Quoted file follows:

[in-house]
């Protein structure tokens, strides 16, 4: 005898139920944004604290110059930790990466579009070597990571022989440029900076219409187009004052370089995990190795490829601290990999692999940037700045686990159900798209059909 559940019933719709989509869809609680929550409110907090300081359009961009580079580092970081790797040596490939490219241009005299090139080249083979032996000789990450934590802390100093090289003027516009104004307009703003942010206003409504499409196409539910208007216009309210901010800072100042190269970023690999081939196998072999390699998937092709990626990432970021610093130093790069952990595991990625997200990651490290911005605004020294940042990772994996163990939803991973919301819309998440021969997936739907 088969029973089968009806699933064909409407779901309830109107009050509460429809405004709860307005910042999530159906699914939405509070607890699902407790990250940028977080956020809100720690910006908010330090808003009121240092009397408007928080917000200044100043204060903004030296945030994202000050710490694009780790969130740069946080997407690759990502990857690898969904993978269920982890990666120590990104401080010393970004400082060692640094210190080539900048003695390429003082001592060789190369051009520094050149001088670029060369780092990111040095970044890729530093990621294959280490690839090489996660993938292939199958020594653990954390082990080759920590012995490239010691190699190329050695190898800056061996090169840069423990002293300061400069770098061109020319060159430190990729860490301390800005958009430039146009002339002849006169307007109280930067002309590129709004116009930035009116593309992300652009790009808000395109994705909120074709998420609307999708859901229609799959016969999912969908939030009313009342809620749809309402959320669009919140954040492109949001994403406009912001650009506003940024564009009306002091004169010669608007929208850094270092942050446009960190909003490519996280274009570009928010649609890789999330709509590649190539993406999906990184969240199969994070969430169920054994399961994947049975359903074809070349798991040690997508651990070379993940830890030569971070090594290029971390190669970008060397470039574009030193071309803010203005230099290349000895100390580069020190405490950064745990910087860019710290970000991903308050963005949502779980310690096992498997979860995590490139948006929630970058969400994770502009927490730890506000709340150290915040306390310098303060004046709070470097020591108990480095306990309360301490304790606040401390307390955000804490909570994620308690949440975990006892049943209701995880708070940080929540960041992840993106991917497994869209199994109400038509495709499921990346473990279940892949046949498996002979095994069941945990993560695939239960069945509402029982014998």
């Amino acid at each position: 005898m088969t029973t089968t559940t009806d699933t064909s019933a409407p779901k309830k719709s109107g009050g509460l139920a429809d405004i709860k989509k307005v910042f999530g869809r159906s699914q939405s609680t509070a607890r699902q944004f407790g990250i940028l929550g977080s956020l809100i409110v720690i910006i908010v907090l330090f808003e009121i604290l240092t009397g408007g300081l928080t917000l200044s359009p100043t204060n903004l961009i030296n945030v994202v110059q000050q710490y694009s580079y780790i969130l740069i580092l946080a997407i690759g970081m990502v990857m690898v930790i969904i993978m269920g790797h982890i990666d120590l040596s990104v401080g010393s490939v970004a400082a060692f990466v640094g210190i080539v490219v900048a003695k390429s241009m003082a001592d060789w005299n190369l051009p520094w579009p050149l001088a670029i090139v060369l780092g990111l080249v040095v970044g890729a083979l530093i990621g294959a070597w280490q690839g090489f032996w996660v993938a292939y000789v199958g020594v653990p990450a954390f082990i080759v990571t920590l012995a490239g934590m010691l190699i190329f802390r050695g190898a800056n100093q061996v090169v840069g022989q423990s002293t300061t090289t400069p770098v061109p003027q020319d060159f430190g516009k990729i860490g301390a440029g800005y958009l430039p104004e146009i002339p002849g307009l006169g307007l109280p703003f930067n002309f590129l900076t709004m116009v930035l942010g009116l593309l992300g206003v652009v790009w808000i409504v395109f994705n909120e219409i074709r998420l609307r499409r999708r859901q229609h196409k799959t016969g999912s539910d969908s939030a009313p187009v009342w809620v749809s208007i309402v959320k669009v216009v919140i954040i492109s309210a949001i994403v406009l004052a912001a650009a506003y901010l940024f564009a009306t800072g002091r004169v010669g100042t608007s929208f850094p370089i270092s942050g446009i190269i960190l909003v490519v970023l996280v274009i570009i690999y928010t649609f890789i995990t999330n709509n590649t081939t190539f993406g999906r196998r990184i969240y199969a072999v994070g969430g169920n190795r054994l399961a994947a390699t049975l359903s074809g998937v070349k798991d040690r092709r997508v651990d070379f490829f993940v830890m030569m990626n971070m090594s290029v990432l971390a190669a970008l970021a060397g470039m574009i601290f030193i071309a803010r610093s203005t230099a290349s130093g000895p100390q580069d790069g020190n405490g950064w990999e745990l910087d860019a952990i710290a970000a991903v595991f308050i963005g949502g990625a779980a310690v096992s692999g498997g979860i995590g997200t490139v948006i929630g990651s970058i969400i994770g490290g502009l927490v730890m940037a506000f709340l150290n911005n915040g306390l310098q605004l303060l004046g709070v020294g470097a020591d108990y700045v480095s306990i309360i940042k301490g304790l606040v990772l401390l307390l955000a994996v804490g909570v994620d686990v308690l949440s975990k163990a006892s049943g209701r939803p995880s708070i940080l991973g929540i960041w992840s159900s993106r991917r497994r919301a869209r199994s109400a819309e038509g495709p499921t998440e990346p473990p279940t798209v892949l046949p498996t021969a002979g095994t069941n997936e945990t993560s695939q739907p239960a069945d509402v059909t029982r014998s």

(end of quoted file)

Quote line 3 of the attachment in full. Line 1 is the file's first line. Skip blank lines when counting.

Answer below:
């Amino acid at each position: 005898m088969t029973t089968t559940t009806d699933t064909s019933a409407p779901k309830k719709s109107g009050g509460l139920a429809d405004i709860k989509k307005v910042f999530g869809r159906s699914q939405s609680t509070a607890r699902q944004f407790g990250i940028l929550g977080s956020l809100i409110v720690i910006i908010v907090l330090f808003e009121i604290l240092t009397g408007g300081l928080t917000l200044s359009p100043t204060n903004l961009i030296n945030v994202v110059q000050q710490y694009s580079y780790i969130l740069i580092l946080a997407i690759g970081m990502v990857m690898v930790i969904i993978m269920g790797h982890i990666d120590l040596s990104v401080g010393s490939v970004a400082a060692f990466v640094g210190i080539v490219v900048a003695k390429s241009m003082a001592d060789w005299n190369l051009p520094w579009p050149l001088a670029i090139v060369l780092g990111l080249v040095v970044g890729a083979l530093i990621g294959a070597w280490q690839g090489f032996w996660v993938a292939y000789v199958g020594v653990p990450a954390f082990i080759v990571t920590l012995a490239g934590m010691l190699i190329f802390r050695g190898a800056n100093q061996v090169v840069g022989q423990s002293t300061t090289t400069p770098v061109p003027q020319d060159f430190g516009k990729i860490g301390a440029g800005y958009l430039p104004e146009i002339p002849g307009l006169g307007l109280p703003f930067n002309f590129l900076t709004m116009v930035l942010g009116l593309l992300g206003v652009v790009w808000i409504v395109f994705n909120e219409i074709r998420l609307r499409r999708r859901q229609h196409k799959t016969g999912s539910d969908s939030a009313p187009v009342w809620v749809s208007i309402v959320k669009v216009v919140i954040i492109s309210a949001i994403v406009l004052a912001a650009a506003y901010l940024f564009a009306t800072g002091r004169v010669g100042t608007s929208f850094p370089i270092s942050g446009i190269i960190l909003v490519v970023l996280v274009i570009i690999y928010t649609f890789i995990t999330n709509n590649t081939t190539f993406g999906r196998r990184i969240y199969a072999v994070g969430g169920n190795r054994l399961a994947a390699t049975l359903s074809g998937v070349k798991d040690r092709r997508v651990d070379f490829f993940v830890m030569m990626n971070m090594s290029v990432l971390a190669a970008l970021a060397g470039m574009i601290f030193i071309a803010r610093s203005t230099a290349s130093g000895p100390q580069d790069g020190n405490g950064w990999e745990l910087d860019a952990i710290a970000a991903v595991f308050i963005g949502g990625a779980a310690v096992s692999g498997g979860i995590g997200t490139v948006i929630g990651s970058i969400i994770g490290g502009l927490v730890m940037a506000f709340l150290n911005n915040g306390l310098q605004l303060l004046g709070v020294g470097a020591d108990y700045v480095s306990i309360i940042k301490g304790l606040v990772l401390l307390l955000a994996v804490g909570v994620d686990v308690l949440s975990k163990a006892s049943g209701r939803p995880s708070i940080l991973g929540i960041w992840s159900s993106r991917r497994r919301a869209r199994s109400a819309e038509g495709p499921t998440e990346p473990p279940t798209v892949l046949p498996t021969a002979g095994t069941n997936e945990t993560s695939q739907p239960a069945d509402v059909t029982r014998s």